So if you read Slay Belle’s writing post from this past Sunday, she made public the challenge that I made in NaNo and Beyond: in the forty days of Lent, from Ash Wednesday to Easter Sunday, try to write a 50,000 word or more novel. I’m not as picky as the real NaNoWriMo people are; if there is a novel you have been working on forever and you want to finish it, use this time to do it. The point is that we’ve all committed to producing something and actually trying to finish it.
How did this come about? While mulling over what to give up for Lent and discovering that I really didn’t want to do it this year for reasons which I do not care to discuss, I decided to make a resolution: to write and finish a novel draft in that amount of time. It’s no different than someone vowing to eat better and commit to an exercise routine to try and establish healthful habits that they would maintain even after the Easter holiday. Forty days allows time for research and outlining instead of actually just writing 50,000 words, right?
Well, I thought so.
Then along came the familiar, yet dreaded, obstacle known as writer’s block.
I can’t tell you how many times I have been doing something and an idea pops into my head, and then I write it down to work on later. Then when it comes to the actual execution of the idea, my mind goes blank as I sit there just staring at my open document. Then I try to find something to inspire me, like a song or a painting, or historical people whom I want to include in my novel. I have wasted much time picking my way through the Wikipedia tunnel when I could have been productive and gotten further in my novel. And then there is always Facebook, or whatever is going on at PMag, or TV, or housework that I suddenly have an urgent desire to do. The list goes on and on, and I have to virtually fight with my inner procrastinator. And then there is my adorable cat Gemma, who likes to climb right in my lap and curl up against my laptop while I am writing. She is one of the biggest saboteurs!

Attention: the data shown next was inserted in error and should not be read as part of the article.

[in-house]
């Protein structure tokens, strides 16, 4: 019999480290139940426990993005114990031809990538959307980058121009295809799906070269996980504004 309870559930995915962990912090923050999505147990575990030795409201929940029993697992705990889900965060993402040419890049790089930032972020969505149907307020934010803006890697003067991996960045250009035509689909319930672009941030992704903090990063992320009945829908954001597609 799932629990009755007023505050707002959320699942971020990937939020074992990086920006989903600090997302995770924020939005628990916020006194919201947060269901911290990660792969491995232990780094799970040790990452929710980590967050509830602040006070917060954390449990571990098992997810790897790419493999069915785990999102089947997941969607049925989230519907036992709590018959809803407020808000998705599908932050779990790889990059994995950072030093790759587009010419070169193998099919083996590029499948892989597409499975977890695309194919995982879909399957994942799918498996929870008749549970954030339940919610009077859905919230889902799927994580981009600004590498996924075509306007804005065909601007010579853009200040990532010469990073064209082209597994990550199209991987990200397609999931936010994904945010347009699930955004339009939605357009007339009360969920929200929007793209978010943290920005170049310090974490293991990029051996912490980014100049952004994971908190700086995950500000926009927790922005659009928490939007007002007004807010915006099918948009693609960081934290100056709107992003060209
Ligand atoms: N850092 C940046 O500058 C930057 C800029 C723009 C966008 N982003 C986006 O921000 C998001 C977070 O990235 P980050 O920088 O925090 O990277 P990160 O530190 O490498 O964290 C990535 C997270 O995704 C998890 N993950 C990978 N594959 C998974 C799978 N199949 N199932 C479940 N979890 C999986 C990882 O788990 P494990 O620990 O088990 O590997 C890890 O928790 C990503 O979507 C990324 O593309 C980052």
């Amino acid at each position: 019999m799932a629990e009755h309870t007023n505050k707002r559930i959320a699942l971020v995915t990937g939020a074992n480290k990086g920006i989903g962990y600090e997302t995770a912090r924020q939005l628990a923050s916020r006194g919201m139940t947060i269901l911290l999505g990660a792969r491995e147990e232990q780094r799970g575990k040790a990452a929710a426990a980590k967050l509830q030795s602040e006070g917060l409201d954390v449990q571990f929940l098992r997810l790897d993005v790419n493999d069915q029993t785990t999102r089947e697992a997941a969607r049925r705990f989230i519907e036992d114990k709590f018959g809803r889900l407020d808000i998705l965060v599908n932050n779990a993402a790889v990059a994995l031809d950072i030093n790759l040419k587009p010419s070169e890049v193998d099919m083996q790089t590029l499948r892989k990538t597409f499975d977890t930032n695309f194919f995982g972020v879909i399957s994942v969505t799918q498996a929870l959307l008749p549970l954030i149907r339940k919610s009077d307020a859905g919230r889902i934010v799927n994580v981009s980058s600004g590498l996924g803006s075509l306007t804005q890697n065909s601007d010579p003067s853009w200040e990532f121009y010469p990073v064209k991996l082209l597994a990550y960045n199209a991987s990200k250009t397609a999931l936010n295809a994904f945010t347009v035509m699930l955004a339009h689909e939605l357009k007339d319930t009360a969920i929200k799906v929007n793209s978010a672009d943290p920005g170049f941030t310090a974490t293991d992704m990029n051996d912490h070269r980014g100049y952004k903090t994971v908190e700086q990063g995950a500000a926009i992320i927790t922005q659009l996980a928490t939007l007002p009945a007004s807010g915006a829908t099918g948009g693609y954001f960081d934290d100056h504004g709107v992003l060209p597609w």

So how do I deal with all of the distractions? Well, first I kick the cat out of my lap. Then I keep the TV off on the nights that I don’t want TV. As for housework? I make a list of what I intend to do that day and stick to it. Some things can wait a day. And then I just sit down and try to write, even if it’s a small scene, or a character sketch, or major plot point, or simply more outlining. It’s just another commitment: you have to set aside the time to do it, and when you do have that time, you just need to do it, even if you think it’s crap later.
So how do you deal with writer’s block? Do you have any special things that you do, or are there certain things that distract you? Don’t be shy! Share with the rest of us Persephoneers!
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